2. Periodically I end up in discussion with my daughter about what is considered a curse word. I’ve told her no word is a curse word, only the intent behind it is what makes it a curse and how it is used reflects upon that intent. She of course is challenged by this concept by what she is taught in school about how particular words are not allowed to be used. Very much in alignment with this topic about freedom of speech. Some just don’t want to learn the difference.

    • Freedom and schools are, virtually if not actually, mutually exclusive things these day. But I will stop there before I start a rambling rant.

  3. Sir, for me your rants if I may be so bold as to describe some of your posts as such, do serve to at least educate me. I am learning more about politics, government and people’s rights here than I have anywhere else. And oddly enough I find your words very much in alignment with how I have intuitively felt about most of these things in my life, when I had very little knowledge to support my feelings. If you feel the need to rant please don’t hold back. I have no doubt I would learn much and indeed there is much I do not know or understand. I came here to learn whatever I could about submission and what it means to me. I never expected to end up learning about the world around me or to find a mind such as yours that quite frankly leaves me amazed with every post I read. I just wanted you to know my feelings in this regard and that this is no game to me. You may post or keep this private, whichever will please you. Thank you, Sir, for your kind words and sharing your thoughts with me.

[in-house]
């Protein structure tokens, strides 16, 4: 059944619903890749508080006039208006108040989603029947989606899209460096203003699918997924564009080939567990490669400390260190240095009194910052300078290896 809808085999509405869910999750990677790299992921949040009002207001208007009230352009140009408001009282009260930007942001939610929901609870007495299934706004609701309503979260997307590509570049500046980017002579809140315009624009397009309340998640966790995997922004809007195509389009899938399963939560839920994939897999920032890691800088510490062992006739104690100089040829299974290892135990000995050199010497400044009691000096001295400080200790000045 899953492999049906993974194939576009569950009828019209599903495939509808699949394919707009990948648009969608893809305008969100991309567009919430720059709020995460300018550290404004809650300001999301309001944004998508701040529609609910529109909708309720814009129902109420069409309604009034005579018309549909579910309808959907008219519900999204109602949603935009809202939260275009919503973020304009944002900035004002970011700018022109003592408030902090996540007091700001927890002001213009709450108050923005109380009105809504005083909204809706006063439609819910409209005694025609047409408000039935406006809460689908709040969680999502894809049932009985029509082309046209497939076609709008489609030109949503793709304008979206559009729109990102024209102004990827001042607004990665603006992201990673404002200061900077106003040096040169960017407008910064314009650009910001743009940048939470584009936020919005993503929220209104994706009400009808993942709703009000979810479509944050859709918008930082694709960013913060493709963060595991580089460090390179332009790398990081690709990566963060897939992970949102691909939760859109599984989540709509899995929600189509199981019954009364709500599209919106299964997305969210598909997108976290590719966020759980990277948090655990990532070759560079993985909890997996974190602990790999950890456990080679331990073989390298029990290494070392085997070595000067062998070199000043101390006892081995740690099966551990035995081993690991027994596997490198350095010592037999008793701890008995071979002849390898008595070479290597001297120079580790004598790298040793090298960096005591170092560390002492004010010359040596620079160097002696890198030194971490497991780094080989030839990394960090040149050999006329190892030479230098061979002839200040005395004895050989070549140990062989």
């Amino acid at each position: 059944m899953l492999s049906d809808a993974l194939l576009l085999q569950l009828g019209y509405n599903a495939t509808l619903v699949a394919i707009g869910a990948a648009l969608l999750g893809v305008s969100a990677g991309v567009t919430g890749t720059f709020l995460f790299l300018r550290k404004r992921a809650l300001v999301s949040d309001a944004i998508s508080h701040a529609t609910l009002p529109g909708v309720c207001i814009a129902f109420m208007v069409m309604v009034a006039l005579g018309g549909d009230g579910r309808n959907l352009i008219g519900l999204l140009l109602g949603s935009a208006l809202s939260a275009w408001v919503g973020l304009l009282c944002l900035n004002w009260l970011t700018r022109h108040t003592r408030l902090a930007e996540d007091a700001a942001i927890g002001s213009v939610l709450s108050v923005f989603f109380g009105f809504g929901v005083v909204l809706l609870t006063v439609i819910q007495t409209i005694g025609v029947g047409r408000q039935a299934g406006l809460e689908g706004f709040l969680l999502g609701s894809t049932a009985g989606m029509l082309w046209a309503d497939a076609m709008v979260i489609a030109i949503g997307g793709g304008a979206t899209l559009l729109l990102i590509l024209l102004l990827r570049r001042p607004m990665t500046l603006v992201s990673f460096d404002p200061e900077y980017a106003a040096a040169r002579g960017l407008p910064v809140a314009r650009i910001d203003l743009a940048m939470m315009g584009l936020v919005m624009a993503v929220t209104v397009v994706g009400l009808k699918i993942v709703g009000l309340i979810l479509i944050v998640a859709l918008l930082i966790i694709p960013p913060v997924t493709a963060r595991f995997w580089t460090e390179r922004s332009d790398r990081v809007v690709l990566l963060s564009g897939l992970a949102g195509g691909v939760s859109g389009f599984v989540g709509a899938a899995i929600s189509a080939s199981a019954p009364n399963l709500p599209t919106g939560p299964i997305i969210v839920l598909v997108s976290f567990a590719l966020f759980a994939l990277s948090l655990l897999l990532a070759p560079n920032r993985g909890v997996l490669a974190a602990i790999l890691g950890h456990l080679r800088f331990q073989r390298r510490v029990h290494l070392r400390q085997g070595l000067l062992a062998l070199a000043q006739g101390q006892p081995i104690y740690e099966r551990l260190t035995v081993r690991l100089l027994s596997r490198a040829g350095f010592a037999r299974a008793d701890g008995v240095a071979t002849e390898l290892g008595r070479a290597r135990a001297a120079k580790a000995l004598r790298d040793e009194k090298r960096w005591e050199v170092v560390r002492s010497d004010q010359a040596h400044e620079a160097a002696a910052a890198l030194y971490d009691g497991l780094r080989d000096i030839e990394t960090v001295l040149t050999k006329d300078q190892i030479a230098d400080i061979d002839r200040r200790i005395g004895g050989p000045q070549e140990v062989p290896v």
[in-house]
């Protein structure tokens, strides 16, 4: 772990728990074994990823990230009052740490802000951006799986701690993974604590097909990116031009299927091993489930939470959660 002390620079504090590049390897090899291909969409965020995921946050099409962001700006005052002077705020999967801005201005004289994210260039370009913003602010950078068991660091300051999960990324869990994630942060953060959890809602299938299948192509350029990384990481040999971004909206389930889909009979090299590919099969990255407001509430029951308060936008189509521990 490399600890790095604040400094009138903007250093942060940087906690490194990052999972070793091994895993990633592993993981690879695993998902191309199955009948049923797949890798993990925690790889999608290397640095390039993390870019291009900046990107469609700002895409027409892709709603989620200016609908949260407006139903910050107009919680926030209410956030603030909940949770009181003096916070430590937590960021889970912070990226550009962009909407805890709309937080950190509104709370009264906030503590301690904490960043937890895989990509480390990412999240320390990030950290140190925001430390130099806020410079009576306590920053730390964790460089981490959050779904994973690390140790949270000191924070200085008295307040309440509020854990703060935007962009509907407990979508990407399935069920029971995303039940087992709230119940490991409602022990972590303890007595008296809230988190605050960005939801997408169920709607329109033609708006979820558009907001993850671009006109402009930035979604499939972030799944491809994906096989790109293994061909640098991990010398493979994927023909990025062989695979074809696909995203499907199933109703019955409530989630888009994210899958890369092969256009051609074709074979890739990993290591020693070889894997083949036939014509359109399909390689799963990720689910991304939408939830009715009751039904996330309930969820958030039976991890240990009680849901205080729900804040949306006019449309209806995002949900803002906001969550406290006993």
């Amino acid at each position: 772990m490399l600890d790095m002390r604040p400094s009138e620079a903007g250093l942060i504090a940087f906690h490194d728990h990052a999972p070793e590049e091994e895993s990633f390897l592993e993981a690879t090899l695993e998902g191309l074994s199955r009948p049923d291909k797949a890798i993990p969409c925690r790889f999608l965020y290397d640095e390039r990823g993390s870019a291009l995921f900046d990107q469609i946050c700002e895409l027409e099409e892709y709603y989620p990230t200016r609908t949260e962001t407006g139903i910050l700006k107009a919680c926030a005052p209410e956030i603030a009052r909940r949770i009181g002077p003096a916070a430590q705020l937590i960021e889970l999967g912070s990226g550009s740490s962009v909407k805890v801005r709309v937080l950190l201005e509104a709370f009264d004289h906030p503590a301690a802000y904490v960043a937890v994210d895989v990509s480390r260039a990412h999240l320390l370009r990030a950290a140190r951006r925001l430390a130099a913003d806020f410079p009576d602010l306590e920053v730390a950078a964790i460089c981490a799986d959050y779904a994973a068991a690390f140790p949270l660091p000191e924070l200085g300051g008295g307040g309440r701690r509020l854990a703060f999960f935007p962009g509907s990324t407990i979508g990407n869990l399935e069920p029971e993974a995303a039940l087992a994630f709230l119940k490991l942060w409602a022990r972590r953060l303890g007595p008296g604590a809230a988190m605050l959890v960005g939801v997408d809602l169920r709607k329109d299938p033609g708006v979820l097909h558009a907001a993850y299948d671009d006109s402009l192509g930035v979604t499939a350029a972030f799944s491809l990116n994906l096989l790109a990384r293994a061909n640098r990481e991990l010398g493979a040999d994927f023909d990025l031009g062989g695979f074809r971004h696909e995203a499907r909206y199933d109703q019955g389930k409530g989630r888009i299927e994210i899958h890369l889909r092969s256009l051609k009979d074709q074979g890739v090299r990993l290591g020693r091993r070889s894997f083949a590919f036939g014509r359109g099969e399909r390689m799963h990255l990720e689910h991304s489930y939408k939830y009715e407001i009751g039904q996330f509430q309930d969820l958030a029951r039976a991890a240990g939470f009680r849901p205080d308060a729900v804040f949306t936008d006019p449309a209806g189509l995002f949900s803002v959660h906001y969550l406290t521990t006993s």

• In brief, schools are have become less about passing on useful information and more about regimentation and control. Schools keep having zero tolerance policies that leave no room for common sense. Many schools ban the wearing of certain colors or items of clothing because gangs use those colors or items of clothing. Freedom of expression is either denied or tightly regulated because someone is afraid that someone else might be offended. School administrators bully children to make a show of being concerned about drug use, then insist there is no place for bullying in schools. Spending on public education has been increased by something like 400% over the last few decades, while math and reading scores have remained the same. But any changes to public education status quo that are not spending even more money on teacher and school administrator salaries is opposed vehemently by teachers unions. Parents all over the country who are desperate to try something different get told they should not complain because they do not know how hard it is to be a public school teacher.

      From the federal government on down, there is an effort to squeeze freedom out of the school system. Thank God there are people fighting back and getting charter schools and less expensive private schools started. Thank God there are parents who are taking the time to form home schooling groups so that they can help their children get the education the schools in their area simply will not provide. There are options, and most of them involve stepping away from the public school model that has been promoted in this country for the past 50 to 100 years. But the people in charge of that public school system refuse to take the hint and continue to insist that public schools just need more control and more money.